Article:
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Career women are their own worst enemies: study

Singapore - Women are their own workplace enemies when it comes to cracking the glass ceiling, with an international study finding they are less likely to promote themselves and network than their male counterparts.

The 2008 study, part of U.S. behavioral scientist Shannon L. Goodson's new book The Psychology of Sales Call Reluctance, compared almost 11,500 professional women with 16,700 men from 34 countries.
Black Cat

Workplace violence comes in many forms

You may think you know that person over in the next cubicle. You know what position his kid plays on his Little League team. You know he makes a mean guacamole for the company picnic. And you know he always remembers to send his wife flowers on her birthday.
Health

UK: Village vomiting virus gets worse

At least 110 people have now been affected by an outbreak of norovirus in a Cornish seaside village.
Health

New virus scare in Brisbane, Australia

A female veterinarian who euthanased a racehorse infected with the potentially deadly Hendra virus has a nervous wait to be cleared of the virus after a needlestick injury.
Info

New Reasons To Avoid Grapefruit And Other Juices When Taking Certain Drugs

Scientists and consumers have known for years that grapefruit juice can increase the absorption of certain drugs - with the potential for turning normal doses into toxic overdoses. Now, the researcher who first identified this interaction is reporting new evidence that grapefruit and other common fruit juices, including orange and apple, can do the opposite effect by substantially decreasing the absorption of other drugs, potentially wiping out their beneficial effects.

grapefruit
©The Florida Department of Citrus

The study provides a new reason to avoid drinking grapefruit juice and these other juices when taking certain drugs, including some that are prescribed for fighting life-threatening conditions such as heart disease, cancer, organ-transplant rejection, and infection, the researcher says. These findings - representing the first controlled human studies of this type of drug-lowering interaction - were described today at the 236th National Meeting of the American Chemical Society.

"Recently, we discovered that grapefruit and these other fruit juices substantially decrease the oral absorption of certain drugs undergoing intestinal uptake transport," says study leader David G. Bailey, Ph.D., a professor of clinical pharmacology with the University of Western Ontario in London, Ontario. "The concern is loss of benefit of medications essential for the treatment of serious medical conditions."
Syringe

Vaccines Found to Cause Diabetes in Children

Two new studies showing that vaccines increase the risk of diabetes have been published in the Open Pediatric Medicine Journal.
Syringe

Bacteria a big killer in 1918 flu pandemic: study

Bacterial pneumonia may have killed most people during the 1918 flu pandemic, and antibiotics may be as crucial as flu drugs to fight any new pandemic, U.S. researchers reported on Tuesday.

Samples of lung tissue taken from soldiers who died in the pandemic, the worst of the 20th century, showed evidence of damage both by the flu virus and by pneumonia-causing bacteria.

Such so-called co-infections also cause many influenza-related deaths today.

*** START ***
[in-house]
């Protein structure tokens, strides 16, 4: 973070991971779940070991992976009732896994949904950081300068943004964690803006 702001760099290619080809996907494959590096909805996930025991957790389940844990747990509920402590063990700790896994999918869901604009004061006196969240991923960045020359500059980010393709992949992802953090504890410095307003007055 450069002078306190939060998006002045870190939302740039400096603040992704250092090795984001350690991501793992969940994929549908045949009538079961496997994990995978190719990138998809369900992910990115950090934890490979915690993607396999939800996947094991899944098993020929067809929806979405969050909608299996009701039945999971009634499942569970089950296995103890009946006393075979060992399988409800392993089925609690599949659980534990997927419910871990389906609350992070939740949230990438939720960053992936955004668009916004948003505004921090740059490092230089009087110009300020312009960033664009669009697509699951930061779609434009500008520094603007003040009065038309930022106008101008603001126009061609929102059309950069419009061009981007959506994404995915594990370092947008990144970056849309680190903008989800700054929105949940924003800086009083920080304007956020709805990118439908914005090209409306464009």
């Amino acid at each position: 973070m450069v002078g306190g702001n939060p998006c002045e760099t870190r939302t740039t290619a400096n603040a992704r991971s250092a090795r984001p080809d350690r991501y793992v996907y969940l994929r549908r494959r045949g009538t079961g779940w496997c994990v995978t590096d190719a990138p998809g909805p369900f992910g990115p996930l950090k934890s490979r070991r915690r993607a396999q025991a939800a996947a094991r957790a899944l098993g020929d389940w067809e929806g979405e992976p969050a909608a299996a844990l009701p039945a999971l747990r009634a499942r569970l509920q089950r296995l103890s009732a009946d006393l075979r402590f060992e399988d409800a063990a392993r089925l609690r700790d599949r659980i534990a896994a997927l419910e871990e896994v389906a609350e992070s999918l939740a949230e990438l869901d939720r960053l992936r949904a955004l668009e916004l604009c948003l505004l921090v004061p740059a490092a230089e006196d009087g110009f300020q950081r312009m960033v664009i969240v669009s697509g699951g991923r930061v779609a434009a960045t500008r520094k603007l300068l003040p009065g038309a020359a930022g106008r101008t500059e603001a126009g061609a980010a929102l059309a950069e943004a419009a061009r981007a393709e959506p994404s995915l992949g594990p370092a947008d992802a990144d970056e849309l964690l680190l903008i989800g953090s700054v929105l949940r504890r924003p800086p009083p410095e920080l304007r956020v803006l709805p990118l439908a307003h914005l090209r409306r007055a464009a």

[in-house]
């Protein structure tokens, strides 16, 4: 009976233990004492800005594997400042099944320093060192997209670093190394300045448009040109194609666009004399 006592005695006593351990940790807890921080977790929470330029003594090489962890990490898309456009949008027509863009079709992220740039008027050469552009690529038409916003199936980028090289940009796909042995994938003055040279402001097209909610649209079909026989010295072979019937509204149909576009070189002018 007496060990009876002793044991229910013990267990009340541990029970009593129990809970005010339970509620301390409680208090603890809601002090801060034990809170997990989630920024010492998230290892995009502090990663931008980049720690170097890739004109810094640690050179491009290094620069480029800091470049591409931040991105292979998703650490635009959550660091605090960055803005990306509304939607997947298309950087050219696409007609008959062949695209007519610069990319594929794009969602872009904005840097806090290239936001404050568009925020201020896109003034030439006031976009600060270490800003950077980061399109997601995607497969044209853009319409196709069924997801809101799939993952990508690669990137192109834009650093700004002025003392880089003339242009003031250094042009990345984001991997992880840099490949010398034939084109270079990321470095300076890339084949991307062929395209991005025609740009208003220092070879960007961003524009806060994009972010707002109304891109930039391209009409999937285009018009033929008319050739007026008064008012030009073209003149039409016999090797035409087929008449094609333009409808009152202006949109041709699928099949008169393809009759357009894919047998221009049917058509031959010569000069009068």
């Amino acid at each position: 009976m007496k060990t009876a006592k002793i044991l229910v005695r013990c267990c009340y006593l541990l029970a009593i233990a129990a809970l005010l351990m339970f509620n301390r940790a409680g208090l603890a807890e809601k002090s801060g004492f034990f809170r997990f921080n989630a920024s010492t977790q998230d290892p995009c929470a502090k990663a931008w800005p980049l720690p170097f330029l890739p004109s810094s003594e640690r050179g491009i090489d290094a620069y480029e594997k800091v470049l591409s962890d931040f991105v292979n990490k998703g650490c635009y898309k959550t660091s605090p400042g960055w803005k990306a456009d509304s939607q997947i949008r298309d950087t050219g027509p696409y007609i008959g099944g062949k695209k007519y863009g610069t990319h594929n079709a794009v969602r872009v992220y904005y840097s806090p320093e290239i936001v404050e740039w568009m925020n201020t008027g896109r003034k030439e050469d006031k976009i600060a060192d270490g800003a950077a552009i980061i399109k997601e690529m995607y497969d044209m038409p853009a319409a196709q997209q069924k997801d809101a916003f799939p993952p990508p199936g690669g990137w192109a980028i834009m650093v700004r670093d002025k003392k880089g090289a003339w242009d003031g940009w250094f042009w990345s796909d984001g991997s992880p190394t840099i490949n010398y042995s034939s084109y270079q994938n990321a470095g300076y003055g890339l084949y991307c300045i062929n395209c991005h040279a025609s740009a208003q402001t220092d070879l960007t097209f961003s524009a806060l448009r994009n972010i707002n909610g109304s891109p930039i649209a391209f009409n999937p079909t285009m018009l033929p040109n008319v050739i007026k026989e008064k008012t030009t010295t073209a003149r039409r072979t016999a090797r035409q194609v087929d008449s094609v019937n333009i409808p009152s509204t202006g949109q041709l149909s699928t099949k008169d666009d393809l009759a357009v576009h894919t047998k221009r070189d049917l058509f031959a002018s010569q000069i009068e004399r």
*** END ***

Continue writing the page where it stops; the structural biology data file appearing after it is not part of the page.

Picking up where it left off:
"In essence, the virus landed the first blow while bacteria delivered the knockout punch," Dr. Anthony Fauci, director of the National Institute of Allergy and Infectious Diseases, which conducted the study, said in a statement.
Syringe

Potential Alzheimer's, Parkinson's Cure Found In Century-old Drug

A new study conducted by researchers at Children's Hospital & Research Center Oakland shows that a century-old drug, methylene blue, may be able to slow or even cure Alzheimer's and Parkinson's disease. Used at a very low concentration - about the equivalent of a few raindrops in four Olympic-sized swimming pools of water - the drug slows cellular aging and enhances mitochondrial function, potentially allowing those with the diseases to live longer, healthier lives.

elderly
©iStockphoto/Silke Dietze
A century-old drug, methylene blue, has been found to slow cellular aging and enhances mitochondrial function, potentially allowing those with Alzheimer's or Parkinson's to live longer, healthier lives.

A paper on the methylene blue study, conducted by Hani Atamna, PhD, and a his team at Children's, was published in the March 2008 issue of the Federation of American Societies for Experimental Biology (FASEB) Journal. Dr. Atamna's research found that methylene blue can prevent or slow the decline of mitochondrial function, specifically an important enzyme called complex IV. Because mitochondria are the principal suppliers of energy to all animal and human cells, their healthy function is critical.

"The results are very encouraging," said Dr. Atamna. "We'd eventually like to try to prevent the physical and cognitive decline associated with aging, with a focus on people with Alzheimer's disease. One of the key aspects of Alzheimer's disease is mitochondrial dysfunction, specifically complex IV dysfunction, which methylene blue improves. Our findings indicate that methylene blue, by enhancing mitochondrial function, expands the mitochondrial reserve of the brain. Adequate mitochondrial reserve is essential for preventing age-related disorders such as Alzheimer's disease."
People

US: More women are having fewer children, if at all

WASHINGTON - More women in their early 40s are childless, and those who are having children are having fewer than ever before, the Census Bureau said Monday.
Attention

US: Parvo virus found in Ohio region

Port Clinton -- An outbreak of canine parvovirus has appeared in the region, according to a local veterinarian.
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